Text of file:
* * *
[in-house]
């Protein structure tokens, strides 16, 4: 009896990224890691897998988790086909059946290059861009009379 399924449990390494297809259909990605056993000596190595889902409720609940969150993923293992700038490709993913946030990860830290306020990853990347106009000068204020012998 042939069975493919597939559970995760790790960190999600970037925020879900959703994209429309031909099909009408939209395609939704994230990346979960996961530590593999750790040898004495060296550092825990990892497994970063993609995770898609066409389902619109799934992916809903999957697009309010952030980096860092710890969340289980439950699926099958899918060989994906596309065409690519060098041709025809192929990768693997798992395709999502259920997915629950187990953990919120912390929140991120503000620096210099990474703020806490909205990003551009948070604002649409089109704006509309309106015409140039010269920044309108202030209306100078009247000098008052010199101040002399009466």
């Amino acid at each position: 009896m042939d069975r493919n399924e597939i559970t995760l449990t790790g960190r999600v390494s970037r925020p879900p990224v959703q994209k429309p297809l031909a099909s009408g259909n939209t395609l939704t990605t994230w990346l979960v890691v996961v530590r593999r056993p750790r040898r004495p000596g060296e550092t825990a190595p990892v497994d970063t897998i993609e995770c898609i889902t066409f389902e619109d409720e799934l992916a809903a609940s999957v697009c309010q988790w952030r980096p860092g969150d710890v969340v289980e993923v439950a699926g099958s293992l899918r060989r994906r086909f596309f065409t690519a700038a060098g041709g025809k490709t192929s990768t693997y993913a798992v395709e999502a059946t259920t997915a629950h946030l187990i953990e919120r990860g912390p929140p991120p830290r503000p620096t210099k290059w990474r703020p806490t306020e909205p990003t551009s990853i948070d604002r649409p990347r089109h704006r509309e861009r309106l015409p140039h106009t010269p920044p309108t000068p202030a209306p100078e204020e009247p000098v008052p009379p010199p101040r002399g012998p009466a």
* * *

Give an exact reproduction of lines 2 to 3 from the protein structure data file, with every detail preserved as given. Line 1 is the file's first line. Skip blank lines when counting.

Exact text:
């Protein structure tokens, strides 16, 4: 009896990224890691897998988790086909059946290059861009009379 399924449990390494297809259909990605056993000596190595889902409720609940969150993923293992700038490709993913946030990860830290306020990853990347106009000068204020012998 042939069975493919597939559970995760790790960190999600970037925020879900959703994209429309031909099909009408939209395609939704994230990346979960996961530590593999750790040898004495060296550092825990990892497994970063993609995770898609066409389902619109799934992916809903999957697009309010952030980096860092710890969340289980439950699926099958899918060989994906596309065409690519060098041709025809192929990768693997798992395709999502259920997915629950187990953990919120912390929140991120503000620096210099990474703020806490909205990003551009948070604002649409089109704006509309309106015409140039010269920044309108202030209306100078009247000098008052010199101040002399009466």
């Amino acid at each position: 009896m042939d069975r493919n399924e597939i559970t995760l449990t790790g960190r999600v390494s970037r925020p879900p990224v959703q994209k429309p297809l031909a099909s009408g259909n939209t395609l939704t990605t994230w990346l979960v890691v996961v530590r593999r056993p750790r040898r004495p000596g060296e550092t825990a190595p990892v497994d970063t897998i993609e995770c898609i889902t066409f389902e619109d409720e799934l992916a809903a609940s999957v697009c309010q988790w952030r980096p860092g969150d710890v969340v289980e993923v439950a699926g099958s293992l899918r060989r994906r086909f596309f065409t690519a700038a060098g041709g025809k490709t192929s990768t693997y993913a798992v395709e999502a059946t259920t997915a629950h946030l187990i953990e919120r990860g912390p929140p991120p830290r503000p620096t210099k290059w990474r703020p806490t306020e909205p990003t551009s990853i948070d604002r649409p990347r089109h704006r509309e861009r309106l015409p140039h106009t010269p920044p309108t000068p202030a209306p100078e204020e009247p000098v008052p009379p010199p101040r002399g012998p009466a």